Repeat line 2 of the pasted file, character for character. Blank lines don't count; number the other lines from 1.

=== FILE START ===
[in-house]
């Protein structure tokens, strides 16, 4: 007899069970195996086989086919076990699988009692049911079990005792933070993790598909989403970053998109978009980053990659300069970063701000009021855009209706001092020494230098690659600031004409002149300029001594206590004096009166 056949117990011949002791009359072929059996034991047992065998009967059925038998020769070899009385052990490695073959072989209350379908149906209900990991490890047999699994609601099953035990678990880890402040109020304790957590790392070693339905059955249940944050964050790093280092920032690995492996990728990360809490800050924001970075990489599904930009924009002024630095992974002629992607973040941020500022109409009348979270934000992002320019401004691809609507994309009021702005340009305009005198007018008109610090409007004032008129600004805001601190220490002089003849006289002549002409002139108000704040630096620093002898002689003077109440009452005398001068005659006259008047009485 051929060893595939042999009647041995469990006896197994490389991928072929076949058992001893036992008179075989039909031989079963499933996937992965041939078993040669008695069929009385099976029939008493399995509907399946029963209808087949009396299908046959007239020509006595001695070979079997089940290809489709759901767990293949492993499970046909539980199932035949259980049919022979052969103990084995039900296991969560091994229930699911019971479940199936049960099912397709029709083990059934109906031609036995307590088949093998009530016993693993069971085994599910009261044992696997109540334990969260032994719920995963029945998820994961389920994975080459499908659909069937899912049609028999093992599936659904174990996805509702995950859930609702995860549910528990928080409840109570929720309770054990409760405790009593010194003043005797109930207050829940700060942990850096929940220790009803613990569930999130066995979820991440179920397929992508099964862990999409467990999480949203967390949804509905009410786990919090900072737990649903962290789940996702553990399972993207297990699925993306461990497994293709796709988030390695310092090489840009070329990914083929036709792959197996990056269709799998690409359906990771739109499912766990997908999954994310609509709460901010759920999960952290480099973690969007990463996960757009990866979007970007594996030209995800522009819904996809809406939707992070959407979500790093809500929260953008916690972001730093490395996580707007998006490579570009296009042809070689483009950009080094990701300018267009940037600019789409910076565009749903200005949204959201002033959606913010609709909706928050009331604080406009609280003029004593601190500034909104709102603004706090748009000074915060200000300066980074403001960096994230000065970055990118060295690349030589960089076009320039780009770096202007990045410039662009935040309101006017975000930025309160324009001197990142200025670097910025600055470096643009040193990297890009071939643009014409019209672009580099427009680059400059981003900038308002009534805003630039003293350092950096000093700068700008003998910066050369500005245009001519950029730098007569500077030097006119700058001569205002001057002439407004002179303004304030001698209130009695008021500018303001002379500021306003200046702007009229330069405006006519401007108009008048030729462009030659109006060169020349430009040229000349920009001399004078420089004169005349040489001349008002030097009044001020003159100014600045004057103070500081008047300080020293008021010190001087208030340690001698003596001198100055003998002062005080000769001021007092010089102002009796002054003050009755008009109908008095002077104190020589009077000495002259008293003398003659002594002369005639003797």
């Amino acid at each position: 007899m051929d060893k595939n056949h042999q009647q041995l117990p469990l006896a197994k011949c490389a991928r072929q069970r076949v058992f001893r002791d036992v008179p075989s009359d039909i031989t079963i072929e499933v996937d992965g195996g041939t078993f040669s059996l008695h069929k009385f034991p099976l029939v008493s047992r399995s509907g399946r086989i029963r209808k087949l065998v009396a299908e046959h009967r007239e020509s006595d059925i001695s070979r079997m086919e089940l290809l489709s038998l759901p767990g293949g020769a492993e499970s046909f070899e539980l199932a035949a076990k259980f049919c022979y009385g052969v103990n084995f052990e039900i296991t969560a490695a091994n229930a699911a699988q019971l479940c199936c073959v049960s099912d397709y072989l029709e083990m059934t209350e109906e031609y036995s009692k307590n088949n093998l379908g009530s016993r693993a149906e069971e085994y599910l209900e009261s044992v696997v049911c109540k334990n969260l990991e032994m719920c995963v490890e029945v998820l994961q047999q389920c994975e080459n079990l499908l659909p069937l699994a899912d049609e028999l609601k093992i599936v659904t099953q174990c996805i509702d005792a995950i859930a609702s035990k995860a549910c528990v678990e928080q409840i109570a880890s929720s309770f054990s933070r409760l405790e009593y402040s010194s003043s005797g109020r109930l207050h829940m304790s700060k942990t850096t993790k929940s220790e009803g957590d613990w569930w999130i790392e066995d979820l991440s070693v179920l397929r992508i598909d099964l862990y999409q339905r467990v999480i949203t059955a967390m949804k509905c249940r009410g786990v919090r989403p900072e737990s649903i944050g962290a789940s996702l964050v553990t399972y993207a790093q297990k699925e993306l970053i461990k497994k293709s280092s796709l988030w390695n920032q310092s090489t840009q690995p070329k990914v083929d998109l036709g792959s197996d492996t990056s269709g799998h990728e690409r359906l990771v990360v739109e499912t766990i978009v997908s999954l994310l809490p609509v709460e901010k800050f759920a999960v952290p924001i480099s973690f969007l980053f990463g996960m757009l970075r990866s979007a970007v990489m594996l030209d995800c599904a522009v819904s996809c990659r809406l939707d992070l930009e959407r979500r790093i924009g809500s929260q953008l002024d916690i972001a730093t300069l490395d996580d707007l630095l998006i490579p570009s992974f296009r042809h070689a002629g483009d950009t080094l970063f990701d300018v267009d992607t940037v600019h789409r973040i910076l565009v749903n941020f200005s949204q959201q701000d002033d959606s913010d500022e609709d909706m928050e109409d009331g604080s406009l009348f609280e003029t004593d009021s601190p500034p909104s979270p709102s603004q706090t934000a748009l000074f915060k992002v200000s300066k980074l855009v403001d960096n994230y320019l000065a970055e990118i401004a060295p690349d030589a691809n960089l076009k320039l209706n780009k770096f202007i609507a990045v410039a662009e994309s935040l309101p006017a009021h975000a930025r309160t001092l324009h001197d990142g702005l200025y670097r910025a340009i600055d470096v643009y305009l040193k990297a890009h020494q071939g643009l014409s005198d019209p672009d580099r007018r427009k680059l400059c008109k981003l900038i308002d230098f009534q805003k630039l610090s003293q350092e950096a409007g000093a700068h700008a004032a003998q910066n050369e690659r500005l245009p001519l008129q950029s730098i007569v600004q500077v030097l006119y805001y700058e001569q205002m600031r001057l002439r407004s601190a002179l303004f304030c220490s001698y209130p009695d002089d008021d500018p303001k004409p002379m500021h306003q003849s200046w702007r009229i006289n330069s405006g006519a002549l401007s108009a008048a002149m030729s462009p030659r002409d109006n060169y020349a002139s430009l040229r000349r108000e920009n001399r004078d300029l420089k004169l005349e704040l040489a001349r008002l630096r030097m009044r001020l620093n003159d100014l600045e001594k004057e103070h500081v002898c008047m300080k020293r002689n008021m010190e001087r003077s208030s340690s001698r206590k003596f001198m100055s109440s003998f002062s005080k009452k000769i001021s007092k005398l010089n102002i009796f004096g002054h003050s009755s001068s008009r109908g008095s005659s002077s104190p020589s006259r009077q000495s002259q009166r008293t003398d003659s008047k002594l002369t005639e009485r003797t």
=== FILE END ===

């Protein structure tokens, strides 16, 4: 007899069970195996086989086919076990699988009692049911079990005792933070993790598909989403970053998109978009980053990659300069970063701000009021855009209706001092020494230098690659600031004409002149300029001594206590004096009166 056949117990011949002791009359072929059996034991047992065998009967059925038998020769070899009385052990490695073959072989209350379908149906209900990991490890047999699994609601099953035990678990880890402040109020304790957590790392070693339905059955249940944050964050790093280092920032690995492996990728990360809490800050924001970075990489599904930009924009002024630095992974002629992607973040941020500022109409009348979270934000992002320019401004691809609507994309009021702005340009305009005198007018008109610090409007004032008129600004805001601190220490002089003849006289002549002409002139108000704040630096620093002898002689003077109440009452005398001068005659006259008047009485 051929060893595939042999009647041995469990006896197994490389991928072929076949058992001893036992008179075989039909031989079963499933996937992965041939078993040669008695069929009385099976029939008493399995509907399946029963209808087949009396299908046959007239020509006595001695070979079997089940290809489709759901767990293949492993499970046909539980199932035949259980049919022979052969103990084995039900296991969560091994229930699911019971479940199936049960099912397709029709083990059934109906031609036995307590088949093998009530016993693993069971085994599910009261044992696997109540334990969260032994719920995963029945998820994961389920994975080459499908659909069937899912049609028999093992599936659904174990996805509702995950859930609702995860549910528990928080409840109570929720309770054990409760405790009593010194003043005797109930207050829940700060942990850096929940220790009803613990569930999130066995979820991440179920397929992508099964862990999409467990999480949203967390949804509905009410786990919090900072737990649903962290789940996702553990399972993207297990699925993306461990497994293709796709988030390695310092090489840009070329990914083929036709792959197996990056269709799998690409359906990771739109499912766990997908999954994310609509709460901010759920999960952290480099973690969007990463996960757009990866979007970007594996030209995800522009819904996809809406939707992070959407979500790093809500929260953008916690972001730093490395996580707007998006490579570009296009042809070689483009950009080094990701300018267009940037600019789409910076565009749903200005949204959201002033959606913010609709909706928050009331604080406009609280003029004593601190500034909104709102603004706090748009000074915060200000300066980074403001960096994230000065970055990118060295690349030589960089076009320039780009770096202007990045410039662009935040309101006017975000930025309160324009001197990142200025670097910025600055470096643009040193990297890009071939643009014409019209672009580099427009680059400059981003900038308002009534805003630039003293350092950096000093700068700008003998910066050369500005245009001519950029730098007569500077030097006119700058001569205002001057002439407004002179303004304030001698209130009695008021500018303001002379500021306003200046702007009229330069405006006519401007108009008048030729462009030659109006060169020349430009040229000349920009001399004078420089004169005349040489001349008002030097009044001020003159100014600045004057103070500081008047300080020293008021010190001087208030340690001698003596001198100055003998002062005080000769001021007092010089102002009796002054003050009755008009109908008095002077104190020589009077000495002259008293003398003659002594002369005639003797």